Years of writing technical and scientific papers matched with my current practice of Web writing have coached me to appreciate the short and succinct, but my own prose runs to the baroque and confusing. I look forward to Sherry's and Dave's 140-character word snapshots, and I spent some time considering joining the River of Stones project, but my trite attempts seem more like "sound bites" and "bumper stickers" than Fiona's mindful writing practice:

A small stone is a very short piece of writing that precisely captures a fully-engaged moment. There are no strict rules for what makes a piece of writing a small stone, as there are for forms such as haiku. The process of finding small stones is as important as the finished product--searching for them will encourage you to keep your eyes (and ears, nose, mouth, fingers, feelings and mind) open.

I truly appreciate well-written instruction manuals, field guides, taxonomic descriptions, and crochet patterns. I reread Elizabeth Zimmermann's knitting books just for fun as often as I refer to them for techniques. They are special because they offer a little more than bare-bones instructions, but not so much blather that you lose track of the procedure. (I'm afraid my own instructions are blather-heavy.) I'm skilled with observation of detail, but haiku writing appears to be contrary to my nature. Pico Iyer gives me hope for when he says "...[T]he promise of the long sentence is that it will take you beyond the known, far from shore, into depths and mysteries you can't get your mind, or most of your words, around."

Sunday, January 08, 2012

Textbook Troubles and Dr. Feynman

Sometimes I teach undergraduate college classes. As an adjunct faculty member, I don't pick the textbooks or write my own syllabus, so I'm painfully aware of how much textbooks cost, and how frequent production of new editions keeps the students buying new rather than used books. There's talk about how e-books will save students money, but in my experience, the e-books cost just as much as physical books. I was heartened to read this: Steinberg Proposal Slashes Textbook Costs for California College Students:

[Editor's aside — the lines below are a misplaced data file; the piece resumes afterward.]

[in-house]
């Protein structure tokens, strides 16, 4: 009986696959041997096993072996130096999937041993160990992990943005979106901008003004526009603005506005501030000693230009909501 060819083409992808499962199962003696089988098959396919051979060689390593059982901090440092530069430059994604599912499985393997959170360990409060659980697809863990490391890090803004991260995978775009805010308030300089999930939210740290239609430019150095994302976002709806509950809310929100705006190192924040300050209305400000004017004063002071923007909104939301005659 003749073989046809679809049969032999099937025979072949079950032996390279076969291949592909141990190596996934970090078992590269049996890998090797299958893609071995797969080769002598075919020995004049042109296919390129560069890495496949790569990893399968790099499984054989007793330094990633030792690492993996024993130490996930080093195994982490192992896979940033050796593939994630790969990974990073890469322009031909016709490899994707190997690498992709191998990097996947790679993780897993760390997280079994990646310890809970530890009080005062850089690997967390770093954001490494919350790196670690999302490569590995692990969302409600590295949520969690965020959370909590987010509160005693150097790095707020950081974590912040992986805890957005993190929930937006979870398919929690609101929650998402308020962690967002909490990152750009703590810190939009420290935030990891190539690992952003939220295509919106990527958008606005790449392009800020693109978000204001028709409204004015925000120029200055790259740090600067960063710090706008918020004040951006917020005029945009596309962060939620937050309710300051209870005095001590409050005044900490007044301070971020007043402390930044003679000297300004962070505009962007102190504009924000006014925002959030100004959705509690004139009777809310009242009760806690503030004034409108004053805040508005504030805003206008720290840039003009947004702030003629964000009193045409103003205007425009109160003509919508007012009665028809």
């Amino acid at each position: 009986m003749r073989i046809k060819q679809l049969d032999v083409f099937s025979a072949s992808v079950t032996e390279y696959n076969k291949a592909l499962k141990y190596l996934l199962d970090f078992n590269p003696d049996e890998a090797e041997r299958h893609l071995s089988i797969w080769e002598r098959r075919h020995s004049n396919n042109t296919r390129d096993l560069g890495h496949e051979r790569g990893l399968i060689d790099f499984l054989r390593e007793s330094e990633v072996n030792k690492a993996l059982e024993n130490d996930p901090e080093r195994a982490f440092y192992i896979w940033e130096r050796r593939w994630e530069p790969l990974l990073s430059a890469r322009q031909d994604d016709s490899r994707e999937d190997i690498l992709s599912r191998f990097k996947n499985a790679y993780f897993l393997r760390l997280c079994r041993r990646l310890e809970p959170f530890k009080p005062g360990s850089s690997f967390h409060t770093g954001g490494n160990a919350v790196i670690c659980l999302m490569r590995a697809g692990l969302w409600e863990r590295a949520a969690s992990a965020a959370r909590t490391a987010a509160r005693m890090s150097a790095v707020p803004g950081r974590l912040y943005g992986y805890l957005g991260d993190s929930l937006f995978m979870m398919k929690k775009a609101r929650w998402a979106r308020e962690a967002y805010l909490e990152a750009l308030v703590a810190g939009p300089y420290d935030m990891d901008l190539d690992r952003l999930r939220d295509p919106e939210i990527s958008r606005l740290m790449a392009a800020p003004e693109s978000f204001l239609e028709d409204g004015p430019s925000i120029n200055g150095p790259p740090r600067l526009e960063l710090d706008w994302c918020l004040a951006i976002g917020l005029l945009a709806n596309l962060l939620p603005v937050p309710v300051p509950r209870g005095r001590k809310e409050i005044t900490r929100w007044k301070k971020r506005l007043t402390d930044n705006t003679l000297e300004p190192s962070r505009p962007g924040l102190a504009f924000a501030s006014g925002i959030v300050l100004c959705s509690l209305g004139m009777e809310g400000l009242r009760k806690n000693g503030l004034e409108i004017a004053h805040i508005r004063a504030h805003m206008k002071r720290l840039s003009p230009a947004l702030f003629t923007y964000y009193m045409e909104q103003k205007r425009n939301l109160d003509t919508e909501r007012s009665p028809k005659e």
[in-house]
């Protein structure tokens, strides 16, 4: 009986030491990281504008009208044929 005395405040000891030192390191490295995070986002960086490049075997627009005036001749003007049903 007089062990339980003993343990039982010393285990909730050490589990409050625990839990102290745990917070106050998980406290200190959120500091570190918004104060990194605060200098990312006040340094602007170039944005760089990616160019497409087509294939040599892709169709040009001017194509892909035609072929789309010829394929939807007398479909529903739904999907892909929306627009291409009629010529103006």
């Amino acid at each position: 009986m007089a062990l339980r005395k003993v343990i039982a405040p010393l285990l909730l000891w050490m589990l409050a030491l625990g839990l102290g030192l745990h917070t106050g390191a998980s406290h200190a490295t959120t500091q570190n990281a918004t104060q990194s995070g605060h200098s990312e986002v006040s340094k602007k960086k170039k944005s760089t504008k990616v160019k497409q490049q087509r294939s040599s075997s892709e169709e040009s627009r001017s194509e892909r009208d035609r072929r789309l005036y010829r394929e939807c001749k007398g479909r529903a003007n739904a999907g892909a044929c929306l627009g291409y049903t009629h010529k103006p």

At a time when the affordability of higher education is at the forefront of national debate, this legislation would create Open Educational Resources (OER) in California, where undergraduate students would be able to have free access to the 50 core textbooks required for lower-division coursework via computer or mobile device through a digital open source library, with the option of buying a printed version for around $20. The legislation would also require publishers selling textbooks adopted by faculty for the most widely-taken lower division courses to provide at least three free copies of those books to be placed on reserve in California public college and university campus libraries.

If college textbook highway robbery were not aggravating enough, there's always the topic of K-12 textbooks in public schools. I enjoyed re-reading Judging Books by Their Covers:

In 1964 the eminent physicist Richard Feynman served on the State of California's Curriculum Commission and saw how the Commission chose math textbooks for use in California's public schools. In his acerbic memoir of that experience...Feynman analyzed the Commission's idiotic method of evaluating books, and he described some of the tactics employed by schoolbook salesmen who wanted the Commission to adopt their shoddy products. "Judging Books by Their Covers" appeared as a chapter in Surely You're Joking, Mr. Feynman...(1985).

In case reading this makes you nostalgic for Dr. Feynman (as it did me), here are links to some fine Feynman videos: The Richard Feynman Trilogy: The Physicist Captured in Three Films | Open Culture.

Saturday, January 07, 2012

New kwinrc Fixes KDE 4.6 Desktop Effects

To my great surprise, I've got KDE 4.6 Desktop Effects working again. My recent desktop environment problems had led me to reinstall Debian testing and upgrade to unstable (sid). The newly-installed KDE Desktop Effects were working properly until I copied all my /home/rebecca files onto the new installation and restarted. I tried to adjust them using the GUI panel:

System Settings > Desktop Effects > Advanced